• Establish guidelines early. People abhor unfairness. When users see something they perceive as unfair, they’ll leave. Establish those guidelines, but more importantly, adhere to them consistently.
  • Trolls…boot ‘em early and often (and here there’s a slide of Waldorf and Statler from the Muppet Show. Yay!)
  • Be transparent not just about what you’re doing, but why.
  • 12 kickass tips for community building

    • Write about other community and personalities to bring them to your site
    • Name-drop in titles for Google Alerts referrals; people can’t resist looking at something that mentions them; doing it negatively isn’t generally advised
    • Get contributions to yoru content from major industry players; e-mail and Twitter both work; ask people to take surveys; ask for their opinions; share the data and note their contribution; they’ll link to it
    • Use social signals as “points” in your gamification; tweeting or sharing brings rewards
    • Create a “common enemy;” motivates people to become more invested in your community; Rand’s most RT’d tweet of all time was on a weekend, and came from Martin McDonald to sign a petition about Google’s decision to remove data from logged in keyword searches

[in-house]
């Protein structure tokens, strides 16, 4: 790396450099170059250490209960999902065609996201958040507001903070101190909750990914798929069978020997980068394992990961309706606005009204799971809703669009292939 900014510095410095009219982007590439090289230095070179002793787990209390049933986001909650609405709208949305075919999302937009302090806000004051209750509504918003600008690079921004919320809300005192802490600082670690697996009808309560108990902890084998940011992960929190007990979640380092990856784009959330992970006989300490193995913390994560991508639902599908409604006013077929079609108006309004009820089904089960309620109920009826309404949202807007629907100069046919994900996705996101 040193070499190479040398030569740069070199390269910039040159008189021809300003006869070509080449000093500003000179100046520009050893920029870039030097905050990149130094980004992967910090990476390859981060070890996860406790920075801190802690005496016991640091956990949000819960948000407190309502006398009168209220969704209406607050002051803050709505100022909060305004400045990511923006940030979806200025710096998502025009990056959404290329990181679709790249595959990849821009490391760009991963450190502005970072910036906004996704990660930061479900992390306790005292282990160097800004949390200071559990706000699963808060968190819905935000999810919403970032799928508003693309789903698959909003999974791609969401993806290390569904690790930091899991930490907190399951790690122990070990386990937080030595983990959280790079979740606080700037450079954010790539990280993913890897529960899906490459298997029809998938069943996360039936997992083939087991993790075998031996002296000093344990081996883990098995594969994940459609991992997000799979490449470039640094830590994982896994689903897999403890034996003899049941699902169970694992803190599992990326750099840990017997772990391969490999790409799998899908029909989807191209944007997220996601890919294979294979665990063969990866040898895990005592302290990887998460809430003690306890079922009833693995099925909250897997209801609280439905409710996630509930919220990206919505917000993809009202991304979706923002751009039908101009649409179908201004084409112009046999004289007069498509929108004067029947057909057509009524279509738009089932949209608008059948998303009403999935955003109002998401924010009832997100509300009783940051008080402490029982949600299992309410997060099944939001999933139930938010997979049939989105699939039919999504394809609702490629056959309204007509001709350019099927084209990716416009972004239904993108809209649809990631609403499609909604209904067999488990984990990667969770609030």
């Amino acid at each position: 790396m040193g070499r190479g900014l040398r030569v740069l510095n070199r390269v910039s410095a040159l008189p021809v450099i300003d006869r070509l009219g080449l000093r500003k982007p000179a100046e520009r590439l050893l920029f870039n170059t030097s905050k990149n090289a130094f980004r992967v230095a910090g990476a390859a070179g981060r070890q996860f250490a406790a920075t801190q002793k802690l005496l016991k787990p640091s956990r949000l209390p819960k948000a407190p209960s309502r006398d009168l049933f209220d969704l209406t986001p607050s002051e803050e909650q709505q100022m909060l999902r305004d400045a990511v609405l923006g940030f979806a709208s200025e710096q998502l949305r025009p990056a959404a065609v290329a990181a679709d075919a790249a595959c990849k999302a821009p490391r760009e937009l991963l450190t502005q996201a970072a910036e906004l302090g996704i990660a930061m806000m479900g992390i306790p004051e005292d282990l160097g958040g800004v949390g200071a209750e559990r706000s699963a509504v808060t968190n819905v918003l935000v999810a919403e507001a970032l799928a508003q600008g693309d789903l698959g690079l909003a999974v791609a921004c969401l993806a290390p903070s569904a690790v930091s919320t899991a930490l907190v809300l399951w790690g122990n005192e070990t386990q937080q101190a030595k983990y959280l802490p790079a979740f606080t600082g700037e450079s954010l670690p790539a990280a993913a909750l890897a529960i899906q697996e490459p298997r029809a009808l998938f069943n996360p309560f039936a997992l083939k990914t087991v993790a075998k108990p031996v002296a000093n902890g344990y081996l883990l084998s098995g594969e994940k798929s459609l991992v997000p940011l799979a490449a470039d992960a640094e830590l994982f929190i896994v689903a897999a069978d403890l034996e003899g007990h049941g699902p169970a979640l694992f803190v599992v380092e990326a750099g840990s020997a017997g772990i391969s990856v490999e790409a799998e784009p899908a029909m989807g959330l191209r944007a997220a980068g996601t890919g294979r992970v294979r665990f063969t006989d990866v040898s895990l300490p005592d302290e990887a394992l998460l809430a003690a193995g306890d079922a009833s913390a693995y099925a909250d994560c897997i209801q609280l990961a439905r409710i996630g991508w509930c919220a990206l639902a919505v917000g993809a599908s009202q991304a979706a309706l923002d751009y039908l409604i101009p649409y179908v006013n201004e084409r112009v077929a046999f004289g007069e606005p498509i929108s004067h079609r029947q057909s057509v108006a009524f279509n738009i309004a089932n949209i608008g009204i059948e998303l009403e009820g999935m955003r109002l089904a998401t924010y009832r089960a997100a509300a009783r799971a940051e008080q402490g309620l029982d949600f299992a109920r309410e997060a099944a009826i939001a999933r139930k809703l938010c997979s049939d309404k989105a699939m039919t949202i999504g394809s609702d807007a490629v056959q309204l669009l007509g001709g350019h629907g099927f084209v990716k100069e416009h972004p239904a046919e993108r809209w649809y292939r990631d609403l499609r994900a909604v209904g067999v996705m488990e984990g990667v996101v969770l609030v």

• Build smart notification systems; Facebook and Google Plus are good examples
    • Invitation-only is a powerful motivator; Pinterest is an invite-only model; it’s a barrier to entry that correlates to higher usage
    • Help your members become social participants; create a guide for your users to familiarize them with your site, service, etc.
    • Publish a single, popular, canonical feed of your content; Google and Bing both pick up feeds
    • Get your community searching with particular phrasing and you can influence suggest and instant; a little controversial; get a few hundred people to search for a particular thing; you could do evil, black hat things with this; don’t do that!; get your community to search for your brand with a generic term
    • Bolster thin content pages by pulling community content that exists externally; there may be discussion on Facebook; use a plugin to direct it to your domain
    • Give users the power to share/embed/re-use what they create for you on their own sites

    The reason this works so well is because it’s a virtual cycle. The last slide had a great graphic that links everything together. Maybe I need to start taking photos while I’m liveblogging. Yeah, and maybe I can get a third hand, too.


    About the Author

    Michelle Lowery

    Michelle Lowery is an ardent word nerd, but is also known to say "y'all" from time to time.